India Economy

Making India more business-friendly

Haigreve Khaitan Atul Pandey | Updated on January 09, 2018 Published on November 12, 2017

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A look at the impact of recent regulatory reforms and the way ahead

Recently, India climbed 30 spots to be placed at the 100th rank in the 2017-18 ease of doing business survey undertaken by the World Bank. Here’s taking a look at some recent reforms undertaken by the government and some suggestions that may be considered to make India an investment hub.

Reforms to boost business

Incorporation process: A new incorporation form SPICe (INC 32) has been introduced, which facilitates incorporation within 1-2 days. This form also facilitates obtaining tax registrations and Tax Deduction Number, and no separate applications now need to be made for PAN and TAN.

Single-window clearance: The single window system was introduced as a reform under the government’s ‘Make in India’ initiative, which mandates routing all the approvals required by an enterprise to set up a business through a common application window .

Labour law reforms: The “Unified Shram Suvidha Portal” will provide a unique identification code to all employers and will serve as a one-stop shop for compliance and inspection under almost 45 labour laws in the country.

Simplification of indirect taxation regime: TheGoods and Services Tax regime has been implemented. Also, simplified and automated procedures for various processes such as registration, returns, refunds, tax payments, have been introduced and implemented by the government.

Dealing with construction permits: India has reduced the number of procedures and time required to obtain a building permit by implementing an online system that has streamlined the process at the Municipality of New Delhi and Municipality of Greater Mumbai (which form two of India’s biggest urban centres).

Dispute resolution: The Commercial Courts, Commercial Divisions and Commercial Appellate Divisions Act of 2015 has been enacted with an intent to resolve commercial disputes in an effective and time-efficient manner. The enforcement of the Insolvency and Bankruptcy Code 2016 is another attempt to introduce global insolvency practices and quick redressal mechanism.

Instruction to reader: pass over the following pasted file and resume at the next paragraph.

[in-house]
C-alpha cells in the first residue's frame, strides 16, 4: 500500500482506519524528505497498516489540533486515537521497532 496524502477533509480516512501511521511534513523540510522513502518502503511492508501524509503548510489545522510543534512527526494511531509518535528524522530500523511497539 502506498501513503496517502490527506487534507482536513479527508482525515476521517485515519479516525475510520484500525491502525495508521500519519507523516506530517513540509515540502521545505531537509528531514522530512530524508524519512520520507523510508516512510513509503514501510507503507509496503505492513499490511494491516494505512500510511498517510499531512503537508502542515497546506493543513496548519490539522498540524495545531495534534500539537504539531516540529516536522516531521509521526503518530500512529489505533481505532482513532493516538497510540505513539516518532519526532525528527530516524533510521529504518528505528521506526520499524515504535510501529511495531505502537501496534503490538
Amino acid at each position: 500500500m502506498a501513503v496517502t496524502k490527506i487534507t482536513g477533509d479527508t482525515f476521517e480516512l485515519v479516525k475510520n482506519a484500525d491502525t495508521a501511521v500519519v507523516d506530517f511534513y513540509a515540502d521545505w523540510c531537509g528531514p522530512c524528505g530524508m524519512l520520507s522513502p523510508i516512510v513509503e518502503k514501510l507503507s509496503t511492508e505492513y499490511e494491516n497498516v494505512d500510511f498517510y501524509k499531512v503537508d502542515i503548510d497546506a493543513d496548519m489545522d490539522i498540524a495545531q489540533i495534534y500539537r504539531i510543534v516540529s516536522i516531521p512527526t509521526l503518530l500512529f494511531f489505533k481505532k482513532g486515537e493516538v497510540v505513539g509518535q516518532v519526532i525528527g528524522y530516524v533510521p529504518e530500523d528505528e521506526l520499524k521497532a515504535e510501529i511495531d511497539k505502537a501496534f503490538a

The establishment of the Mumbai Centre for International Arbitration for resolving disputes between different companies or individuals is another step towards establishing India as an international investment and arbitration hub.

Enforcing contracts: India has made enforcing contracts easier by introducing the National Judicial Data Grid, which makes it possible to generate case management reports on local courts. This reform applies to both Delhi and Mumbai.

The way forward

Contract enforcement is one area which India needs to improve and is the key to gaining investor confidence in India. The Enforcing Contract indicator looks at voluntary mediation/conciliation, i.e. in which the parties have an active role and voluntarily decide to initiate mediation. In this regard, the government could consider appointing a task force to evaluate whether a standalone law on mediation is required to give statutory backing to voluntary mediation.

The World Bank further observed that there is no electronic case management system for lawyers and judges in many of the competent courts at district level and that there is no provision for pre-trial conference. In addition, given that complaints cannot be filed electronically before competent courts, court documents cannot be served electronically as of now. Further, as highlighted in the recent NITI Aayog-IDFC Report (IDFC Report) on ease of doing business in India, it is imperative to create awareness of the reforms introduced so that the enterprises for whose benefit these reforms are initiated are able to avail these benefits. For example, the IDFC Report highlights that among the recently established start-ups, only 41 per cent among the experts have reported having the knowledge of the existence of the single-window facility.

One of the other findings of the IDFC Report was that labour-intensive sectors experience greater difficulty than those in capital-intensive sectors and this requires government attention and calls for regulatory reforms in this area. In this context, the proposed Model Shops and Establishments (Regulation of Employment and Conditions of Service) Bill, 2016 is a step in the right direction and should enable labour intensive industries to achieve higher productivity.

Similarly, land allotment, acquiring construction permits and obtaining construction related no objection certificates continues to take a long time.

Further, for registration of property, the critical challenge is that records related to land are spread across many departments, sub-registrar’s office, land etc and therefore requires a massive digitisation movement at the ground level.

Haigreve Khaitan is Senior Partner and Atul Pandey Associate Partner, Khaitan and Co

Published on November 12, 2017
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